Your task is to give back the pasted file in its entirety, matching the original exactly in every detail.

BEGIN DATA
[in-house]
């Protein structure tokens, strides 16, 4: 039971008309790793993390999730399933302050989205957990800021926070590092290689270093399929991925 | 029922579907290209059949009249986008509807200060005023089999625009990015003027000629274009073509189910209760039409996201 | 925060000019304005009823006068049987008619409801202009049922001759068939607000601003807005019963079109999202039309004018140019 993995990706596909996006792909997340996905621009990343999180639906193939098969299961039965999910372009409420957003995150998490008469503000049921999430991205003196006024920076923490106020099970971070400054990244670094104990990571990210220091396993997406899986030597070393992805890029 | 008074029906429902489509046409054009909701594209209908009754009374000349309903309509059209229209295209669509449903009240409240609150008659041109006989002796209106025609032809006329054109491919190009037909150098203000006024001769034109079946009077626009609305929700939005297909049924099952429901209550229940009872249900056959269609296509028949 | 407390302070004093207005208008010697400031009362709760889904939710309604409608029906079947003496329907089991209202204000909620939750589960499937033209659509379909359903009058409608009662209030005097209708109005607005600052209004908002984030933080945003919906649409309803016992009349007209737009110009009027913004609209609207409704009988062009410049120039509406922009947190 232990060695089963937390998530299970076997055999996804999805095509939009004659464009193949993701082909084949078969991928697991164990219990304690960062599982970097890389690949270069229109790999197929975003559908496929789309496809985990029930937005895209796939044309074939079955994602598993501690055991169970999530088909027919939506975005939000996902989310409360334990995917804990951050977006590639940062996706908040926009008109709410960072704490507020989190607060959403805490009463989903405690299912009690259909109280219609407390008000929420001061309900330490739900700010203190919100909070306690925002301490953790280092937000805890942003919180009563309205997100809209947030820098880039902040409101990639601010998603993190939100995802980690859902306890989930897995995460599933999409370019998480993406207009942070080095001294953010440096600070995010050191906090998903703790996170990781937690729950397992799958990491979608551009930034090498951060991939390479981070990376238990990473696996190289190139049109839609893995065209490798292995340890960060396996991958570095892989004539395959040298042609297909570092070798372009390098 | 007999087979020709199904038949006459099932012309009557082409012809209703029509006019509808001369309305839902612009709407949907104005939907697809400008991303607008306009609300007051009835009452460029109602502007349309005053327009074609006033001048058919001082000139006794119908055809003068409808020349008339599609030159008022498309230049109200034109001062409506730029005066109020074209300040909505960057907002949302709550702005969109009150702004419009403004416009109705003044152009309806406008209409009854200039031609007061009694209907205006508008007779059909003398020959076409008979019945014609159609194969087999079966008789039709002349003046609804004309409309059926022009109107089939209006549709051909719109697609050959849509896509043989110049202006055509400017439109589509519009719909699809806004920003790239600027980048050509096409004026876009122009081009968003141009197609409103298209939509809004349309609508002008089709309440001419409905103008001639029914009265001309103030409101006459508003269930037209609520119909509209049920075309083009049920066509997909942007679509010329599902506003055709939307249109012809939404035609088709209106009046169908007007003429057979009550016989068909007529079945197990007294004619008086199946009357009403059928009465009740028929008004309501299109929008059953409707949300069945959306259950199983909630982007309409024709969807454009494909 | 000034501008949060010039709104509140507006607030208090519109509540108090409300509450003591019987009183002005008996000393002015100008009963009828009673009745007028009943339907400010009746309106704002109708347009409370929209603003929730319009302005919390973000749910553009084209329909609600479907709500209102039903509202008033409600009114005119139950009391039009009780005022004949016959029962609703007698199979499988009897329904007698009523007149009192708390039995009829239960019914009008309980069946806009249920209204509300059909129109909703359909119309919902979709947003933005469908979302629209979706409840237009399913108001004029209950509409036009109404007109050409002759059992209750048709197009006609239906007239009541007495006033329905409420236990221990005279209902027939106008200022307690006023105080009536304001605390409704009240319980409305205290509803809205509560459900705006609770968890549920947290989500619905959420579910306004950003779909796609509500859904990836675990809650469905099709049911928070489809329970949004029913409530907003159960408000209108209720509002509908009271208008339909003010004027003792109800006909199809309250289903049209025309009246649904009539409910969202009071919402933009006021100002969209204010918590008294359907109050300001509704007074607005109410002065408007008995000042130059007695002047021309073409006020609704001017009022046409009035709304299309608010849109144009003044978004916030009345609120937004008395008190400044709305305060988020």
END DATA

[in-house]
């Protein structure tokens, strides 16, 4: 039971008309790793993390999730399933302050989205957990800021926070590092290689270093399929991925 | 029922579907290209059949009249986008509807200060005023089999625009990015003027000629274009073509189910209760039409996201 | 925060000019304005009823006068049987008619409801202009049922001759068939607000601003807005019963079109999202039309004018140019 993995990706596909996006792909997340996905621009990343999180639906193939098969299961039965999910372009409420957003995150998490008469503000049921999430991205003196006024920076923490106020099970971070400054990244670094104990990571990210220091396993997406899986030597070393992805890029 | 008074029906429902489509046409054009909701594209209908009754009374000349309903309509059209229209295209669509449903009240409240609150008659041109006989002796209106025609032809006329054109491919190009037909150098203000006024001769034109079946009077626009609305929700939005297909049924099952429901209550229940009872249900056959269609296509028949 | 407390302070004093207005208008010697400031009362709760889904939710309604409608029906079947003496329907089991209202204000909620939750589960499937033209659509379909359903009058409608009662209030005097209708109005607005600052209004908002984030933080945003919906649409309803016992009349007209737009110009009027913004609209609207409704009988062009410049120039509406922009947190 232990060695089963937390998530299970076997055999996804999805095509939009004659464009193949993701082909084949078969991928697991164990219990304690960062599982970097890389690949270069229109790999197929975003559908496929789309496809985990029930937005895209796939044309074939079955994602598993501690055991169970999530088909027919939506975005939000996902989310409360334990995917804990951050977006590639940062996706908040926009008109709410960072704490507020989190607060959403805490009463989903405690299912009690259909109280219609407390008000929420001061309900330490739900700010203190919100909070306690925002301490953790280092937000805890942003919180009563309205997100809209947030820098880039902040409101990639601010998603993190939100995802980690859902306890989930897995995460599933999409370019998480993406207009942070080095001294953010440096600070995010050191906090998903703790996170990781937690729950397992799958990491979608551009930034090498951060991939390479981070990376238990990473696996190289190139049109839609893995065209490798292995340890960060396996991958570095892989004539395959040298042609297909570092070798372009390098 | 007999087979020709199904038949006459099932012309009557082409012809209703029509006019509808001369309305839902612009709407949907104005939907697809400008991303607008306009609300007051009835009452460029109602502007349309005053327009074609006033001048058919001082000139006794119908055809003068409808020349008339599609030159008022498309230049109200034109001062409506730029005066109020074209300040909505960057907002949302709550702005969109009150702004419009403004416009109705003044152009309806406008209409009854200039031609007061009694209907205006508008007779059909003398020959076409008979019945014609159609194969087999079966008789039709002349003046609804004309409309059926022009109107089939209006549709051909719109697609050959849509896509043989110049202006055509400017439109589509519009719909699809806004920003790239600027980048050509096409004026876009122009081009968003141009197609409103298209939509809004349309609508002008089709309440001419409905103008001639029914009265001309103030409101006459508003269930037209609520119909509209049920075309083009049920066509997909942007679509010329599902506003055709939307249109012809939404035609088709209106009046169908007007003429057979009550016989068909007529079945197990007294004619008086199946009357009403059928009465009740028929008004309501299109929008059953409707949300069945959306259950199983909630982007309409024709969807454009494909 | 000034501008949060010039709104509140507006607030208090519109509540108090409300509450003591019987009183002005008996000393002015100008009963009828009673009745007028009943339907400010009746309106704002109708347009409370929209603003929730319009302005919390973000749910553009084209329909609600479907709500209102039903509202008033409600009114005119139950009391039009009780005022004949016959029962609703007698199979499988009897329904007698009523007149009192708390039995009829239960019914009008309980069946806009249920209204509300059909129109909703359909119309919902979709947003933005469908979302629209979706409840237009399913108001004029209950509409036009109404007109050409002759059992209750048709197009006609239906007239009541007495006033329905409420236990221990005279209902027939106008200022307690006023105080009536304001605390409704009240319980409305205290509803809205509560459900705006609770968890549920947290989500619905959420579910306004950003779909796609509500859904990836675990809650469905099709049911928070489809329970949004029913409530907003159960408000209108209720509002509908009271208008339909003010004027003792109800006909199809309250289903049209025309009246649904009539409910969202009071919402933009006021100002969209204010918590008294359907109050300001509704007074607005109410002065408007008995000042130059007695002047021309073409006020609704001017009022046409009035709304299309608010849109144009003044978004916030009345609120937004008395008190400044709305305060988020």